From an economic perspective, 2023 is shaping up to be the first “normal” year – notably without lockdowns – since 2019. Four years later, what’s the new normal? Our journalists look at this question from different angles. This week: awards.

The prices that have risen everywhere over the past three years – and particularly on the shelves of grocery stores – have caused changes in some of our lifestyles.

“We are experiencing a loss of bearings. The previous budget no longer holds. We have to review our things, because the bank account is going down faster. Just the growing grocery store, with seven children, that puts a dent in the budget. »

Dominique Bernèche is at the head of Les Belles combines. The company that already helps families better plan their daily lives is about to launch Octave, an application that will remind us (and more!) that it’s time to go to the dentist, the hairdresser or take out the compost . The idea: to simplify our complicated life, pressed by external stressors, including the budget.

Dominique is also a mother of seven children.

Inflation has created a very anxiety-provoking climate for everyone, she says. “A panic gripped us. »

This made planning particularly risky. “Before, you made your budget and you knew roughly what normal inflation would be,” illustrates Dominique Bernèche.

Nearly three-quarters of consumers are still concerned about day-to-day costs, according to Deloitte’s latest survey conducted in April 2023. That’s a slight improvement – as this concern dominated 83% of Canadians in 2022, according to the same study.

Over the past two years, food prices have increased by 18% in Canada. A report released earlier this month by Royal Bank indicated that despite some stabilization in the price of the grocery cart, a return to pre-pandemic benchmarks should not be expected.

For part of the population, it was an opportunity to regain control of their finances. And sometimes his life.

So as the budget has to balance, at Dominique, it is the vehicles that have gone to the bottom of the list of priorities, for the moment. Living in the countryside also saves money. The family creates hobbies rather than paying for a panoply of courses and camps.

The Too Good to Go app was launched seven years ago in France. Seven years is not a long time in the life of a company, but huge if it includes three more or less intense pandemic years. Especially if its mandate is to fight against food waste.

A Léger poll conducted last year concluded that 7 out of 10 Quebecers (71%) wanted to change their eating habits because food prices had risen, said Nicolas Dot, who runs the Canadian branch of Too Good to Go.

“Inflation has been a catalyst for acceleration in the last few months, the last few years,” says Nicolas Dot.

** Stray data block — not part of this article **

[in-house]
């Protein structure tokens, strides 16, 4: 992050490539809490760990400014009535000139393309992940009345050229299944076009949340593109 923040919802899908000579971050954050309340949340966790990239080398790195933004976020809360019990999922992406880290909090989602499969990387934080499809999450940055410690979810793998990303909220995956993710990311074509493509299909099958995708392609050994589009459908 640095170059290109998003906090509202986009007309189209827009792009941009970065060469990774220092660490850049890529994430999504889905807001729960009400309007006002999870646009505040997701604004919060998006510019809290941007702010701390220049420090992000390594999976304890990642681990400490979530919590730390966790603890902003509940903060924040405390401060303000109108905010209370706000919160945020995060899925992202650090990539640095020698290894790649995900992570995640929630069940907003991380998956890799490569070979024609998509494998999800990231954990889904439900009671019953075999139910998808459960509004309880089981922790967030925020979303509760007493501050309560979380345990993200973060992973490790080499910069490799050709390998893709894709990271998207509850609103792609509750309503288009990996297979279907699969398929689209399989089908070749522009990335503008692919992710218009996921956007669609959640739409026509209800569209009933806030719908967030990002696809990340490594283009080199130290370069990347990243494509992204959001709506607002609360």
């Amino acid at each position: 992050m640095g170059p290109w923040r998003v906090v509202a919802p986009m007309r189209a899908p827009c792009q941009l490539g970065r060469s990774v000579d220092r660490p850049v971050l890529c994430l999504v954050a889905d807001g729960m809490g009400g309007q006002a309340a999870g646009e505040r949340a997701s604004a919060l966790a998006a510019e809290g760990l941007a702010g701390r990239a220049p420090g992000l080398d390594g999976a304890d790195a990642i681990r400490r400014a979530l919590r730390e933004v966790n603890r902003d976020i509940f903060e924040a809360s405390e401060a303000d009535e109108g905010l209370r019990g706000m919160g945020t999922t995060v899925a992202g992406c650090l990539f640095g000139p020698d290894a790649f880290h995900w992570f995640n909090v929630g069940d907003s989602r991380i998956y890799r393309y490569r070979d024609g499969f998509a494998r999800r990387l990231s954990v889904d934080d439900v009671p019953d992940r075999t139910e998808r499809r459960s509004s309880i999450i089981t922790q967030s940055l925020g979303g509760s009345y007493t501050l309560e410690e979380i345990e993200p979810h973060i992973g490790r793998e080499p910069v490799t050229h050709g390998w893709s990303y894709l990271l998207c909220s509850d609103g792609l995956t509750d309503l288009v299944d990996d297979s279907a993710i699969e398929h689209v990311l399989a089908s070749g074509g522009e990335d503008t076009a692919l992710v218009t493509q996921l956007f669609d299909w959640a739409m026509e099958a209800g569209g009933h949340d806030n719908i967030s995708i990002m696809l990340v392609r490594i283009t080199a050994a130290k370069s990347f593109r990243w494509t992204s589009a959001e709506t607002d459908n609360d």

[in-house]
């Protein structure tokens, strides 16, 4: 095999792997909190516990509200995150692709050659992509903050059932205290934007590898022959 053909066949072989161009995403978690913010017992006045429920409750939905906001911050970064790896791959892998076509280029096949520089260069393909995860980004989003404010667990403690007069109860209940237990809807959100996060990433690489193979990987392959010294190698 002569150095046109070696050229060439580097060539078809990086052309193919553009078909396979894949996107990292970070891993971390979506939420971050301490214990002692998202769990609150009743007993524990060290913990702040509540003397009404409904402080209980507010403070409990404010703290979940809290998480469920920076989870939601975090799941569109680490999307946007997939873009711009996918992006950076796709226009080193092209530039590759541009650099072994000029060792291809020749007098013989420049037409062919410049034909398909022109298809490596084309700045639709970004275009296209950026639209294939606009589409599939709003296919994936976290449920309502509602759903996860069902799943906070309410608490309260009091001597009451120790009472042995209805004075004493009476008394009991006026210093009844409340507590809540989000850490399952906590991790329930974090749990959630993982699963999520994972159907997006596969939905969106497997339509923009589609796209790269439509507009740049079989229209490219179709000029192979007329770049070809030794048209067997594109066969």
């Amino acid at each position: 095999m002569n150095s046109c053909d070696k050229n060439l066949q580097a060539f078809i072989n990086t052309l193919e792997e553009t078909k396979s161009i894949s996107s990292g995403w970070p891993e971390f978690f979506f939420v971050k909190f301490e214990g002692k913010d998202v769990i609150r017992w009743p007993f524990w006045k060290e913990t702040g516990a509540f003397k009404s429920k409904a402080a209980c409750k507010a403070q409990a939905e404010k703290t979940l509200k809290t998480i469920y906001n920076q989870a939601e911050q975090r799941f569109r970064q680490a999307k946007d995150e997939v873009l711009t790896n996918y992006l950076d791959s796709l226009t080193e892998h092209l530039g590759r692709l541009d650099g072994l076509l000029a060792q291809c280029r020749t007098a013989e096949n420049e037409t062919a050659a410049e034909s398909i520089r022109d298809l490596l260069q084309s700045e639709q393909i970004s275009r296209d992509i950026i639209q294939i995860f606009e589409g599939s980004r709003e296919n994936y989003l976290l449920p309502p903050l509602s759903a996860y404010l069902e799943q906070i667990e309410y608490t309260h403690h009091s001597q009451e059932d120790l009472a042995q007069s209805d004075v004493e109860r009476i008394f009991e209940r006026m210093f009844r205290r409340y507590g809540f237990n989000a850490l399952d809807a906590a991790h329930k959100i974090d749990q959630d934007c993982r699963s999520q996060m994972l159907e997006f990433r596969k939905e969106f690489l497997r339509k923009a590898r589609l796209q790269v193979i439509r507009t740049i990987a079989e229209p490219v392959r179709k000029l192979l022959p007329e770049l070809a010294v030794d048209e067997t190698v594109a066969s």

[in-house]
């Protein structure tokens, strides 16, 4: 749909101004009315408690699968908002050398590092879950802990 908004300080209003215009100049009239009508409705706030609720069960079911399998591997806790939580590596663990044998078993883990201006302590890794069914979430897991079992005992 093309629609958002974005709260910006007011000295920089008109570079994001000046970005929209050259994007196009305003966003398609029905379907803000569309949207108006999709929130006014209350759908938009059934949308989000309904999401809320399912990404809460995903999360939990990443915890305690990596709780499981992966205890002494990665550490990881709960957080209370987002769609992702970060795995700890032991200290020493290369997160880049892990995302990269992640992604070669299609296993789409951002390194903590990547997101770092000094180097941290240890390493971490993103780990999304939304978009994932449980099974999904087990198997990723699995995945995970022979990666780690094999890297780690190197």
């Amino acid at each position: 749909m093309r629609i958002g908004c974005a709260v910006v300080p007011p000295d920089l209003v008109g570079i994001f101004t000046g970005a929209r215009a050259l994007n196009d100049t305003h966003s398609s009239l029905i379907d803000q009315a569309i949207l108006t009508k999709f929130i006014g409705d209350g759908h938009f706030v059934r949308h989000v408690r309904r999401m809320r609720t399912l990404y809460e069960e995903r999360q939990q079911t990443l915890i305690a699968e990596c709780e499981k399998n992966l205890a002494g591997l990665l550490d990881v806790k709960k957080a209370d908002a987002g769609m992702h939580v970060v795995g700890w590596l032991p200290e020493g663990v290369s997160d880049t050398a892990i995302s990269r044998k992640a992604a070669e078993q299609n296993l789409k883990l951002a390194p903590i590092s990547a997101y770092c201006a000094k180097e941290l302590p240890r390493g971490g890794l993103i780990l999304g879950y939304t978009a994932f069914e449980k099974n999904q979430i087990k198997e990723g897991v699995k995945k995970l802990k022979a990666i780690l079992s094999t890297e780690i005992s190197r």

Since 2021, the French group with the English name has been present in Canada. In Quebec, the application can be found in five markets: Montreal, Quebec, Gatineau, Sherbrooke and Trois-Rivières since the beginning of June.

Concretely, this application allows the user to collect unsold items from a food store – greengrocers, bakeries, restaurants, etc. –, but it is the merchant who decides what he puts in the basket.

If, at the start, the clientele was mainly made up of young eco-citizens, with prices rising at the grocery store as elsewhere, the economic incentive took up a lot of space, specifies Nicolas Dot.

The clientele has grown. Students and young families remain the hard core. But more retirees have joined the ranks. And Mr. and Mrs. Everybody for whom the attraction of the economy weighed heavily in the balance. “We can see it,” said Nicolas Dot. Before it was more nested, but we feel that we are passing on a mass audience. »

Despite all these upheavals in our lifestyles, the founder of Belles Combines doubts that awareness is widespread.

“I think it’s idealistic to believe that,” says Dominique Bernèche, who sometimes feels marginalized in her life choices.

And that’s normal, she said. No one wants to slow down their pace of life. “We work hard to increase our quality of life,” continues Dominique Bernèche. We expect each year to be able to live a little better. To improve our situation. »

This makes him fear that the debt ratio will continue to rise.

The latest report from Equifax confirms that it is on the rise: total consumer debt rose 4.9% in one year and in the first quarter of 2023, credit card balances continued to increase.

This is the proportion of people who believe that prices will increase over the next year and roughly the same proportion expects to experience a recession in Quebec.

The price of food in Quebec increased by a quarter between May 2019 and May 2023, according to Statistics Canada.